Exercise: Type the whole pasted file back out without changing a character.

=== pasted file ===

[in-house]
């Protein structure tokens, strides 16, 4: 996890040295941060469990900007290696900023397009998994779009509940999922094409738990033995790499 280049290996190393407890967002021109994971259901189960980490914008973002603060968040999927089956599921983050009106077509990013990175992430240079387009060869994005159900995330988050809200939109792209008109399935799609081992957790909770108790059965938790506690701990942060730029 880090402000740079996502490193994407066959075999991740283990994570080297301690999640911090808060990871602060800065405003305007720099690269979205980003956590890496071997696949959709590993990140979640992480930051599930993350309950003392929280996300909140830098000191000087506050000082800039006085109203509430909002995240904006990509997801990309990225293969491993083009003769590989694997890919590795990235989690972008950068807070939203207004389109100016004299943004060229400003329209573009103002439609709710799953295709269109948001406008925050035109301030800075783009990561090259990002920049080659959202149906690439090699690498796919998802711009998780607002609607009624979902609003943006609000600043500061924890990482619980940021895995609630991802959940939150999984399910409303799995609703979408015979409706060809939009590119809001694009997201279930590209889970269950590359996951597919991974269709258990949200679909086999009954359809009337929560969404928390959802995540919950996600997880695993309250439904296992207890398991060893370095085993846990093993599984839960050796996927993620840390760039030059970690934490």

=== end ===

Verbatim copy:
[in-house]
């Protein structure tokens, strides 16, 4: 996890040295941060469990900007290696900023397009998994779009509940999922094409738990033995790499 280049290996190393407890967002021109994971259901189960980490914008973002603060968040999927089956599921983050009106077509990013990175992430240079387009060869994005159900995330988050809200939109792209008109399935799609081992957790909770108790059965938790506690701990942060730029 880090402000740079996502490193994407066959075999991740283990994570080297301690999640911090808060990871602060800065405003305007720099690269979205980003956590890496071997696949959709590993990140979640992480930051599930993350309950003392929280996300909140830098000191000087506050000082800039006085109203509430909002995240904006990509997801990309990225293969491993083009003769590989694997890919590795990235989690972008950068807070939203207004389109100016004299943004060229400003329209573009103002439609709710799953295709269109948001406008925050035109301030800075783009990561090259990002920049080659959202149906690439090699690498796919998802711009998780607002609607009624979902609003943006609000600043500061924890990482619980940021895995609630991802959940939150999984399910409303799995609703979408015979409706060809939009590119809001694009997201279930590209889970269950590359996951597919991974269709258990949200679909086999009954359809009337929560969404928390959802995540919950996600997880695993309250439904296992207890398991060893370095085993846990093993599984839960050796996927993620840390760039030059970690934490």